A year-long celebration of the state's upcoming 200th birthday began in earnest at the Randolph County Museum on Sunday, as county officials raised the official bicentennial flag as part of a short ceremony.
The 200th anniversary of Illinois becoming the 21st state in the Union on December 3, 1818 occurs ext year, but state and local organizations have planned a year's worth of events to commemorate the occasion.
Randolph County's kickoff ceremony included reenactor Ed Fisher portraying Gov. Shadrach Bond, the first governor of Illinois who is buried in Chester's Evergreen Cemetery.
Fisher has portrayed Bond on several occasions, including during the Chester Beautification/Tourism Commission's Evergreen Cemetery Comes Alive tour.
"The Congress of the United States, those smart people, they knew to admit somebody to statehood, you're going to have to have local systems of government," Fisher said. "People are going to have to have access to courts, there's going to have to be a tax system, land registry system and so forth."
Bond first learned of the rich farmland in the Illinois country through his uncle, also named Shadrach Bond, who was a scout with George Rogers Clark's Illinois regiment during the Revolutionary War.
He emigrated from Maryland to Kaskaskia and remained an Illinois farmer for the rest of his life.
In his four years as governor from 1818 to 1822, Bond was instrumental in improving the new state's primitive transportation system - including the creation of much of what is now known as State Route 13.
The state's first Constitution had term limits, in that the governor could only serve one term.
"Politicians (at the time) were known to be orators," Fisher said. "They would talk and they would talk over six to eight hours."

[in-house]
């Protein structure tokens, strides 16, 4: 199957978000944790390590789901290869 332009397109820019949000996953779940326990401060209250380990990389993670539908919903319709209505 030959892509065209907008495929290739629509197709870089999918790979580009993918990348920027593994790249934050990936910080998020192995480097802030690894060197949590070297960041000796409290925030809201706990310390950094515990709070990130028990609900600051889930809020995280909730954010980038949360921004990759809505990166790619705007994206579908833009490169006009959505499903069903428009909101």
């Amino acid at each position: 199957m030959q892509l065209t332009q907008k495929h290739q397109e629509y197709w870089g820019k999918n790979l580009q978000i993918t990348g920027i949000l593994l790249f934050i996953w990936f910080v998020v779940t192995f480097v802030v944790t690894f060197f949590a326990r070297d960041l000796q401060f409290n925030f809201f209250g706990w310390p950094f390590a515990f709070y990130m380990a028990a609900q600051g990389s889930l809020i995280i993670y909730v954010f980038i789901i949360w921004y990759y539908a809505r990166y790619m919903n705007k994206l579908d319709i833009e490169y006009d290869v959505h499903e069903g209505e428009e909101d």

Returning to Kaskaskia after his term, Bond was appointed "receiver of the public monies" at Kaskaskia by President James Madison. Bond later died of pneumonia on his farm in 1832 at the age of 58.
Randolph County Board Chairman Ronnie White read the official bicentennial proclamation, while fellow commissioner Marc Kiehna led all in attendance in singing the state song, "Illinois."
Further north, Gov. Bruce Rauner and members of the Illinois Bicentennial Commission observed the birthday celebration kickoff at Chicago's Navy Pier.
In attendance for that ceremony was SIU President Randy Dunn, who is co-chairman of the Bicentennial Commission and also a former Chester school district superintendent.
"This is an opportunity to celebrate all that has been great in our first 200 years and lay the foundation for 200 more years of growth and prosperity," Rauner said. "Illinois is home, and the Bicentennial gives us a chance to reflect on how we can continue to make it great for our children and grandchildren."
A state-wide simultaneous flag raising event was planned for Monday, as the Illinois Municipal League and United Airlines partnered to provide complimentary flags to counties and cities.
Chester Mayor Tom Page told the Herald Tribune the city would raise its flag at 11 a.m.